Kyoto Chaos: The Effects of Ratification in Canada

By Taylor, Leah | Canadian Speeches, January-February 2003 | Go to article overview

Kyoto Chaos: The Effects of Ratification in Canada


Taylor, Leah, Canadian Speeches


The debate over the implementation of the Kyoto Protocol still rages, despite its recent ratification in Canada. Both opponents and proponents agree that Canadians will pay a price. As the earth's temperature increases, the cost will be job losses and higher energy costs. The estimate of how much it will cost varies greatly. The question is, will implementing Kyoto cost Canadians more, or less? The true consequences of Canada's ratification are yet to be determined.

The world is heating up, and so is the debate in Canada over the ratification of the Kyoto Protocol.

The Kyoto Protocol, an international treaty agreed to in 1997 in Kyoto, Japan, requires countries around the world to cut greenhouse gas emissions that cause global warming.

Scientists the world over confirm that greenhouse gases created by people are causing the earth's temperature to rise at drastic rates, with threatened disastrous effects on the environment and humankind.

But, while the science is predominantly agreed upon, the methods for stabilizing or reducing the rate of climate change is hotly debated in Canada and the world.

Proponents of the Kyoto Protocol claim that it is the only way to produce change. They argue that reducing greenhouse gas emissions will not only benefit Canada's vast forests and natural resources, but the health of Canadians and the health of our economy, long term.

Opponents view the Kyoto Protocol as a recipe for an economic catastrophe, with little real effect on global climate change or the health of Canadians. Many argue that there are alternative methods that will help reduce greenhouse gas emissions without damaging the economy.

The outcome is still uncertain.

Understanding the Kyoto Protocol

In December 1997, more than 160 countries, including Canada, met in Kyoto, Japan to discuss the threat of global warming and possible solutions. Their meeting ended in an agreement to reduce greenhouse gas (GHG) emissions, and different options available to countries to achieve this.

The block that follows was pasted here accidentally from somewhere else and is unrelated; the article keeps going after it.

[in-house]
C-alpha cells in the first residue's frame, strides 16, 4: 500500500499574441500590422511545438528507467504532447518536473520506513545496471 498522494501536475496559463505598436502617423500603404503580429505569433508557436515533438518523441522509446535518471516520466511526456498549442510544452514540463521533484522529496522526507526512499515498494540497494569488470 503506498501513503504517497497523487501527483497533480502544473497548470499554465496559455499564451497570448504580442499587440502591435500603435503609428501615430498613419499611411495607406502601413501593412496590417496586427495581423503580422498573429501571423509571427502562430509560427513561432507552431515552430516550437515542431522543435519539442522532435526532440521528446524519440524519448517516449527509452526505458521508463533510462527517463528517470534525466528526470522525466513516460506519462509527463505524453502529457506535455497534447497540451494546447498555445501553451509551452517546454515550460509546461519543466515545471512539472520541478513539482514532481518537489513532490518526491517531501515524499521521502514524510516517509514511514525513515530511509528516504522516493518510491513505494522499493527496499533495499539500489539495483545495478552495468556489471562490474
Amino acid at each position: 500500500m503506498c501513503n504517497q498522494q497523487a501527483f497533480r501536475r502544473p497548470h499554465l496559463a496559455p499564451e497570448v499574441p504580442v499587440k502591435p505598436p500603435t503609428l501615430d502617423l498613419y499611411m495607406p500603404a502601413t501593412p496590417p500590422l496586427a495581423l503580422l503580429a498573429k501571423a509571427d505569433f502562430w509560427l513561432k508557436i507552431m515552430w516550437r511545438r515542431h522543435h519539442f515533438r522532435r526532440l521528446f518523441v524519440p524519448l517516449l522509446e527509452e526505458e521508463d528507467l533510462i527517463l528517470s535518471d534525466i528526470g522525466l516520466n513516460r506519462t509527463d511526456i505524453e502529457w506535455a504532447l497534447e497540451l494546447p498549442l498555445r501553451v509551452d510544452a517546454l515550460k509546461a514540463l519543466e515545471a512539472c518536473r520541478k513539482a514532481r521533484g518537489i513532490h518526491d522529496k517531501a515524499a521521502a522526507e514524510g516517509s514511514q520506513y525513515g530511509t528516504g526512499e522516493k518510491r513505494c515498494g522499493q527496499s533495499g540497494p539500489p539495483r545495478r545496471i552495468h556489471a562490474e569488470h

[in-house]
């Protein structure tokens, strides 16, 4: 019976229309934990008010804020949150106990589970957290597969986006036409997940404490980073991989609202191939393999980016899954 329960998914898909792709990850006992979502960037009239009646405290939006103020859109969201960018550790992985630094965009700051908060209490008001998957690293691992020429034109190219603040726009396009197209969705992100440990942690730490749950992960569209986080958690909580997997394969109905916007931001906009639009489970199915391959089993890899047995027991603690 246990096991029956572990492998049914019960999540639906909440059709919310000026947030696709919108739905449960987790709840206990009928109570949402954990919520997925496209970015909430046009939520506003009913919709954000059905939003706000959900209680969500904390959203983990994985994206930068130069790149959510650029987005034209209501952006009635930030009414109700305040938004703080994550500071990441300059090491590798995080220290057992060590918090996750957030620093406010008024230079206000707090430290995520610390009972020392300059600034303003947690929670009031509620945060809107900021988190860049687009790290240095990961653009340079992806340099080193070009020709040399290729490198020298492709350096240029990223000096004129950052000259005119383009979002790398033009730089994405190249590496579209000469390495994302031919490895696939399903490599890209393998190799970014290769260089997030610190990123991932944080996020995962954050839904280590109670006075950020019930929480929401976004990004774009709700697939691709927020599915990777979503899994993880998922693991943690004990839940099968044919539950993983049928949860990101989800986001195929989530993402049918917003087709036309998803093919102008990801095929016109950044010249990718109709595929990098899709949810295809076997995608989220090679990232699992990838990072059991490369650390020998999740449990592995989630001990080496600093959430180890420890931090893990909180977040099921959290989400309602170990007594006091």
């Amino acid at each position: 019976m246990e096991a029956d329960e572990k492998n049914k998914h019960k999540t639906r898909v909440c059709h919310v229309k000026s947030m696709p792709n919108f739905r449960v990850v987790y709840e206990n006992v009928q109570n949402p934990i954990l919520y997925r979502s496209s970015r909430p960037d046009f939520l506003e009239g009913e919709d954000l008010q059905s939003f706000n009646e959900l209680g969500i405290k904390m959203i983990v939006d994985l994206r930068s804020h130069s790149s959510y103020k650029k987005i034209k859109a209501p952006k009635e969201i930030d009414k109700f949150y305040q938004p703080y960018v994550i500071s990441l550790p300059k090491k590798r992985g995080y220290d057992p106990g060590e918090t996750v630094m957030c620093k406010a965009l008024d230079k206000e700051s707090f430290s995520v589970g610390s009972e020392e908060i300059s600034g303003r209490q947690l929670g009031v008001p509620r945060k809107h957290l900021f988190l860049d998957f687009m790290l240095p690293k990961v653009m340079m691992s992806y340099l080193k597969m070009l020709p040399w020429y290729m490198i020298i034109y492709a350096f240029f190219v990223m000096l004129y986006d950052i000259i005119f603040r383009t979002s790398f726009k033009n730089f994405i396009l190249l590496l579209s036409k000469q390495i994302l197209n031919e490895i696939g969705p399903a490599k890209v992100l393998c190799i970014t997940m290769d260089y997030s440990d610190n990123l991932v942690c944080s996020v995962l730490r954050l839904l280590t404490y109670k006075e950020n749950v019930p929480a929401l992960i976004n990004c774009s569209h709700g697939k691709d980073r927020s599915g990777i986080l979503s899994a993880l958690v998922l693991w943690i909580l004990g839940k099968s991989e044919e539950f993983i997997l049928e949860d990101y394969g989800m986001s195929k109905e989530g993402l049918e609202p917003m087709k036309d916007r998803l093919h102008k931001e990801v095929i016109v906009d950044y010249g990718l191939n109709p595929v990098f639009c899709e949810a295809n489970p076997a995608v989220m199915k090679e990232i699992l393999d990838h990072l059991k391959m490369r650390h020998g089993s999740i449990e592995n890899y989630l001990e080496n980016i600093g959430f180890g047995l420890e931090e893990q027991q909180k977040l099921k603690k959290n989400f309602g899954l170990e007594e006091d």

Under the Kyoto Protocol, the target to reduce GHG emissions is unique to each country. For the European Union, the target is 8% below 1990 levels; in Japan it is 7% below 1990 levels; and for Canada it is 6%. Due to a steady increase of emissions since 1990, Canada is actually required to reduce emissions by up to 30% from current levels.

The Kyoto Protocol will come into force only when it has been ratified by 55 countries that produce 55% of the developed world's 1990 carbon dioxide emissions. The agreement has been ratified by 102 countries, recently including Canada in December 2002, the European Union, Japan, China, and New Zealand: totaling 43.9% of emissions.

The United States revoked its commitment, claiming that the amount and methods used to reduce emissions in the Kyoto Protocol would damage their economy too drastically. It has come up with its own action plan to reduce GHG emissions. It accounts for 24% of GHG emissions in the developed world, and its withdrawal from Kyoto makes it more difficult to reach the 55% target of GHG emissions.

Developing countries are exempt from the Kyoto Protocol because their per capita emissions are much lower than those of developed countries and have not contributed significantly to today's levels of pollution.

All the countries involved have been meeting since the signing of the Kyoto Protocol to define the operational rules--the international framework from which the countries will take steps to meet their targets.

Since Canada has ratified the Kyoto Protocol, once it is ratified by 55% of emissions, Canada and the other signed countries will be legally required to reduce their emissions by their specified level below 1990 by 2012. If countries emit more gases than allowed by their targets, they will be required to make the cuts and 30% more in the second commitment period. …

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